Controversy Over Expanding the Medical Student Quota
Controversy Over Expanding the Medical Student Quota
  • Reporter Jeong Ye-ji
  • 승인 2023.06.15 08:56
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▲Increasing the quota of Medical College / Depositphotos
▲Increasing the quota of Medical College / Depositphotos

  More and more hospitals are unable to operate emergency rooms or patients are no longer hospitalized because there are no doctors in charge of pediatrics. Furthermore, it is not just about pediatrics. Obstetrics, gynecology and surgery are representative majors that doctors avoid, as the phenomenon of a concentration on dermatology and plastic surgery continues. 
  South Korea’s average number of doctors for 1,000 patients is 2.1 which is just 56% of the OECD average. There is also a significant difference between Seoul and other regions. Since people have a hard time meeting doctors in their region, many patients come to Seoul for treatment. At Seoul National University Hospital, outpatient treatment takes around five minutes on average. Patients are dissatisfied since the treatment time is short, compared with the amount of time they waited.
  In order to solve the problem of chronic medical major concentration and regional gaps, the government announced it would push for a plan to increase the number of medical schools. While the number of nursing colleges has doubled, the number of freshmen at medical schools has been frozen at 3058 students per year since 2006. Regarding the solution offered from the government, the Korean Medical Association says the expansion would do nothing to solve the phenomenon. Two years ago, the Moon Jae-in government tried to expand the medical school’s quota; however, it was suspended due to opposition from the medical community. At that time, medical doctors went on strike and students even refused to take the national exam. What makes doctors so opposed to this?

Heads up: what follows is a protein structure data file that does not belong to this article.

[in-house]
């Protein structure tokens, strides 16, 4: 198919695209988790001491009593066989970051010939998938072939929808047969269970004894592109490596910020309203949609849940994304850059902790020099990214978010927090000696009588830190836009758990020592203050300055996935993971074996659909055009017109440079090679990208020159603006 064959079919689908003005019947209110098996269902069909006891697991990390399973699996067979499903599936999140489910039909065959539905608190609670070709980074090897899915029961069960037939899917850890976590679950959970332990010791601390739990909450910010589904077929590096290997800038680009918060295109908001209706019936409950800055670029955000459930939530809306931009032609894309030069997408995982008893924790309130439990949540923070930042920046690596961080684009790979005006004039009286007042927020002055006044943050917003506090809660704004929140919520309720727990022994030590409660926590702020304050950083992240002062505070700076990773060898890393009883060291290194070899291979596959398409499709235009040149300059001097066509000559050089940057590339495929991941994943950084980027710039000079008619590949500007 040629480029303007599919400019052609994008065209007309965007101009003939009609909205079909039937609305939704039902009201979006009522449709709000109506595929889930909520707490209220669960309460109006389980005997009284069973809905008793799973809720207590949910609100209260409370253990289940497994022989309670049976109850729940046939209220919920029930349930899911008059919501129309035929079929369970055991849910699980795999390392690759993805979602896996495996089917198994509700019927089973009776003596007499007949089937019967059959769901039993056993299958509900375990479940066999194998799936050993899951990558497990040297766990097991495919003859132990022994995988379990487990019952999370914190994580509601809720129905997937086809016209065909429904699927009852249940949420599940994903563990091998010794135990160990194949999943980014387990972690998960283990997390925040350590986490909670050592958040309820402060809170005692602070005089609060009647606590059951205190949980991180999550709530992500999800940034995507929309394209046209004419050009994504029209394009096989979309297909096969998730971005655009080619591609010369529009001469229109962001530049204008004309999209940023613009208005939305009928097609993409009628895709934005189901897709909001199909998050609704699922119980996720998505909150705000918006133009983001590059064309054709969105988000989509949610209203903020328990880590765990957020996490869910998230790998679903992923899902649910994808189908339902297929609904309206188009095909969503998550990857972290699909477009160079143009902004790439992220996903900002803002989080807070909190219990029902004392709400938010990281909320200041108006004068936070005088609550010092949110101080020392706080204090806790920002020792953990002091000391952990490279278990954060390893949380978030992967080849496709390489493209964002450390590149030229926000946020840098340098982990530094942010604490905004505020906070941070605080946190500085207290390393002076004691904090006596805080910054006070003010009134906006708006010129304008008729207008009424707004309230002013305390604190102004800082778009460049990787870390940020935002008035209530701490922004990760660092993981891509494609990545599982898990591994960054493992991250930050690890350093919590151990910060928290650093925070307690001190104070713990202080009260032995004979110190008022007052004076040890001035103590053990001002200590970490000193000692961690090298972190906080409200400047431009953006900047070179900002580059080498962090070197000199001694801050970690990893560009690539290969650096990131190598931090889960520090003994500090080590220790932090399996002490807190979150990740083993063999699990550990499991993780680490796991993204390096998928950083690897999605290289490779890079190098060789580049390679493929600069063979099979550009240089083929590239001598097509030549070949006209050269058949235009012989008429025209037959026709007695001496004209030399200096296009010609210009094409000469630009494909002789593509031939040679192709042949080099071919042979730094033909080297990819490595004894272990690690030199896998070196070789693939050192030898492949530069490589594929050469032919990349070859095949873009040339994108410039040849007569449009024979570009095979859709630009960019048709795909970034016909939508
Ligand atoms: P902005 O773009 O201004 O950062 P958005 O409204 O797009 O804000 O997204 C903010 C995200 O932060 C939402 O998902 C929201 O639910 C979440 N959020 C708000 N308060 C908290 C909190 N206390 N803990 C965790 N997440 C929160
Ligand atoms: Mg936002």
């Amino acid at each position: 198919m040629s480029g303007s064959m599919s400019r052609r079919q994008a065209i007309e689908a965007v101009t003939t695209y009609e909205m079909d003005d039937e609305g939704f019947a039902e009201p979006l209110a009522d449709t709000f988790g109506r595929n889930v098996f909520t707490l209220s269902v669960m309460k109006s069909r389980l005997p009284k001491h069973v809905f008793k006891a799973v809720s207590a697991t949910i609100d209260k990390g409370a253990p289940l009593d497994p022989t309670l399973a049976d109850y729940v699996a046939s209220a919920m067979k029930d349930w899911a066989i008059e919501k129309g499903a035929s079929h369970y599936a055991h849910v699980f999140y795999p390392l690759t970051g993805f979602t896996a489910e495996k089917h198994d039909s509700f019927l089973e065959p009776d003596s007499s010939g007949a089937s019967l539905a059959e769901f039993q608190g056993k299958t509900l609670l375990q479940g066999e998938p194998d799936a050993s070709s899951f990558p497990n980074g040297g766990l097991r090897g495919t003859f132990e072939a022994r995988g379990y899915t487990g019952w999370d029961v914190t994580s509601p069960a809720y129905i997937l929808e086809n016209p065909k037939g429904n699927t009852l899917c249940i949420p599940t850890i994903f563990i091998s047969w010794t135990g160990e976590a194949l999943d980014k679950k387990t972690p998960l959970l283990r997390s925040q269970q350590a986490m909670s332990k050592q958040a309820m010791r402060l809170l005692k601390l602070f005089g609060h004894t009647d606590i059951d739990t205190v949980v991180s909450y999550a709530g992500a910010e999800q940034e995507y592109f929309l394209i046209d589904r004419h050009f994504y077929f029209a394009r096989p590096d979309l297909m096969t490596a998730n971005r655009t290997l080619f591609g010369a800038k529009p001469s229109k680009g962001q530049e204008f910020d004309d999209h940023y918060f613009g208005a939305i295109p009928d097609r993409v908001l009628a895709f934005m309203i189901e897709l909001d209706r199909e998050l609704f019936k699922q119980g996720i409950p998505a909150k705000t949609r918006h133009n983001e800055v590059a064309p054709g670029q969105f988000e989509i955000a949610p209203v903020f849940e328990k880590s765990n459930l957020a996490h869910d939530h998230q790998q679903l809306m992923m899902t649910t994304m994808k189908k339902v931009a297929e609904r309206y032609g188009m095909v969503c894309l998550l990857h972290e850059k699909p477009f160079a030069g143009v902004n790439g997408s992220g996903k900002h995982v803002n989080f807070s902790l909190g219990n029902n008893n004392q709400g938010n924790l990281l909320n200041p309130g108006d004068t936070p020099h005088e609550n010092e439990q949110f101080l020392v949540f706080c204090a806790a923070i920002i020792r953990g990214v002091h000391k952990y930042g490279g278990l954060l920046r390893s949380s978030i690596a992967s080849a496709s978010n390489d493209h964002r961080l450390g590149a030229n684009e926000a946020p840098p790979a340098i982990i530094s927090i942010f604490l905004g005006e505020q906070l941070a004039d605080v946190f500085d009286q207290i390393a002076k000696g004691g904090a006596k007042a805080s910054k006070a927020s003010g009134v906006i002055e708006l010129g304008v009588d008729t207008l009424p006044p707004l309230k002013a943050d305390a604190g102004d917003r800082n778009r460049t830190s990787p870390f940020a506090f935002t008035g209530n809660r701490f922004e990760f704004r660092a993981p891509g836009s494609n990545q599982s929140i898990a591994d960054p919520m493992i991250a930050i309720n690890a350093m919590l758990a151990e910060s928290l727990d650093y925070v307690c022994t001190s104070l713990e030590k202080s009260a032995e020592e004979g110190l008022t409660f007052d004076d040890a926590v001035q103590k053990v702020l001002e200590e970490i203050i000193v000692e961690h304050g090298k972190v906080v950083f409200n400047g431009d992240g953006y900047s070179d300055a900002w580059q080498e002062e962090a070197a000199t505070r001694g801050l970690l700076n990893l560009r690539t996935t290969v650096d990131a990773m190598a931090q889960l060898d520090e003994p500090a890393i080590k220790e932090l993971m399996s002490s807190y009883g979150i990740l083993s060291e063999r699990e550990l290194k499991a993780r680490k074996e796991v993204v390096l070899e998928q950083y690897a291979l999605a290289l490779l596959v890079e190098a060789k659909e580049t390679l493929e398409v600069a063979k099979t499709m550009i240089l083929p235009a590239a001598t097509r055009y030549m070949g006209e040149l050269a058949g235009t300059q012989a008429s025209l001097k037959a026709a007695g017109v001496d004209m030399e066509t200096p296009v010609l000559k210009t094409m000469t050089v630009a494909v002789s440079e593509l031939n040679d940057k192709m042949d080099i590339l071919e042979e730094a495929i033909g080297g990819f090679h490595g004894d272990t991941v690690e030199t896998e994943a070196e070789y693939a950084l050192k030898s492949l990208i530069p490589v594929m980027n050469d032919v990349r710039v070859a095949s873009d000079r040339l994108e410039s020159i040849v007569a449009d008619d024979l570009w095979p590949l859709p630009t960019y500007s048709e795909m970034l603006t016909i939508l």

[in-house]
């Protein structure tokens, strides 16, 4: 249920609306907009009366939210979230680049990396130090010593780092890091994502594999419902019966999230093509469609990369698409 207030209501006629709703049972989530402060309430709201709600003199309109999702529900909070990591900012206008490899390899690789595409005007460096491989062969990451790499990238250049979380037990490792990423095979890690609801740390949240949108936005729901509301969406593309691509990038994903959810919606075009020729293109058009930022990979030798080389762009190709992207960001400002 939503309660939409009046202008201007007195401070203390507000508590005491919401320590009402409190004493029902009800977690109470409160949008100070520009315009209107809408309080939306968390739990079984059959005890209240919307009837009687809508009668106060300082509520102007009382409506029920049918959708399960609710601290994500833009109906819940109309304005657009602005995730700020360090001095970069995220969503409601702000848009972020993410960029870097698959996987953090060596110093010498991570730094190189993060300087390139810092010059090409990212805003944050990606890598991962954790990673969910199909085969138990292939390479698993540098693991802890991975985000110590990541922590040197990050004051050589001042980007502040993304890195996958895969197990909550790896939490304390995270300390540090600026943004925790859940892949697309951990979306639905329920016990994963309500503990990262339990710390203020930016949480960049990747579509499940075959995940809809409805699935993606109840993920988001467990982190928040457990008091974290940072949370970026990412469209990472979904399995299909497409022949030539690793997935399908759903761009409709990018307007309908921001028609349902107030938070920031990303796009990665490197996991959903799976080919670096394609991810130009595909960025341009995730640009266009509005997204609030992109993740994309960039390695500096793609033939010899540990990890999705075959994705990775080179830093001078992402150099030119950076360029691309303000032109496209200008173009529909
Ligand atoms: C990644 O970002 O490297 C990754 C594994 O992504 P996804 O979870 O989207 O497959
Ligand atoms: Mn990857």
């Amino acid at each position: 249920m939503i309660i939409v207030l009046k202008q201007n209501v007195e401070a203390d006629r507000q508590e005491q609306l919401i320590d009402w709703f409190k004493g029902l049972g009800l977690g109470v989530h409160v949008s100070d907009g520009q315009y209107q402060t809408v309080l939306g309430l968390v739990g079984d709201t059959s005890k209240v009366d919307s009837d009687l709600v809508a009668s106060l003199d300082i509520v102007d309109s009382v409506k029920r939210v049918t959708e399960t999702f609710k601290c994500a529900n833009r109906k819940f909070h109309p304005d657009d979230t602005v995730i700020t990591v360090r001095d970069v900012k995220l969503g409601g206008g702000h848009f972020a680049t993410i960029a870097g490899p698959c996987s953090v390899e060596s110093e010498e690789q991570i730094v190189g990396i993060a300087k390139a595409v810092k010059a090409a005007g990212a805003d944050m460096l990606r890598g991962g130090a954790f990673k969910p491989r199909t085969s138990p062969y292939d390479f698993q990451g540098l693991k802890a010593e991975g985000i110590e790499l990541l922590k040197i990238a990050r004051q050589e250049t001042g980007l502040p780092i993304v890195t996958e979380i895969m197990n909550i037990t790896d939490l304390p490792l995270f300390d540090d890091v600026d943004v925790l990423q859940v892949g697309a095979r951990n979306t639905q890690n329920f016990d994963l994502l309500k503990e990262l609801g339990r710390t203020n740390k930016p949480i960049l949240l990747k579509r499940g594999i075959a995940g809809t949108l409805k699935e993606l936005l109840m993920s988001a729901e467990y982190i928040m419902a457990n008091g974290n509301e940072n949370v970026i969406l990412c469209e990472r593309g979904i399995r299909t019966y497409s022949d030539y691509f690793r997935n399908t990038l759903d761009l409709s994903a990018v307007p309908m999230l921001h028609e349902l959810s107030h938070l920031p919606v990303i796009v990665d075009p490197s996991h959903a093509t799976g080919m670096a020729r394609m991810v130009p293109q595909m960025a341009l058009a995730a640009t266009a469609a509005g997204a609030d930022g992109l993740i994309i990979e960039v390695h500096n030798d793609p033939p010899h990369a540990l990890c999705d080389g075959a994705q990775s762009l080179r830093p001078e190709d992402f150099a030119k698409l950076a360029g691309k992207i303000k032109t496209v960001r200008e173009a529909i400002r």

There are mainly two reasons. First, it is argued that the medical quality offered would be poor because it becomes more saturated only with popular majors and the avoidance of less preferred majors would not be solved. Therefore, hiring more doctors would only increase the focus on the metropolitan area. On top of that, there is also a problem of the population declining in the long run, and as the population decreases the number of patients would decrease, which could lead to fiercer competition.  
  Doctors argue that the issue should be resolved by ensuring better compensation for the less preferred majors and solving the serious problem of surgeons taking complete responsibility in cases where something goes wrong.  
  Still, the government’s push to expand the number of medical students continues. In South Korea, the longingness for medical school is rising profoundly, and it is expected to go even higher. Although it has not been completely decided yet, currently we should wait and see.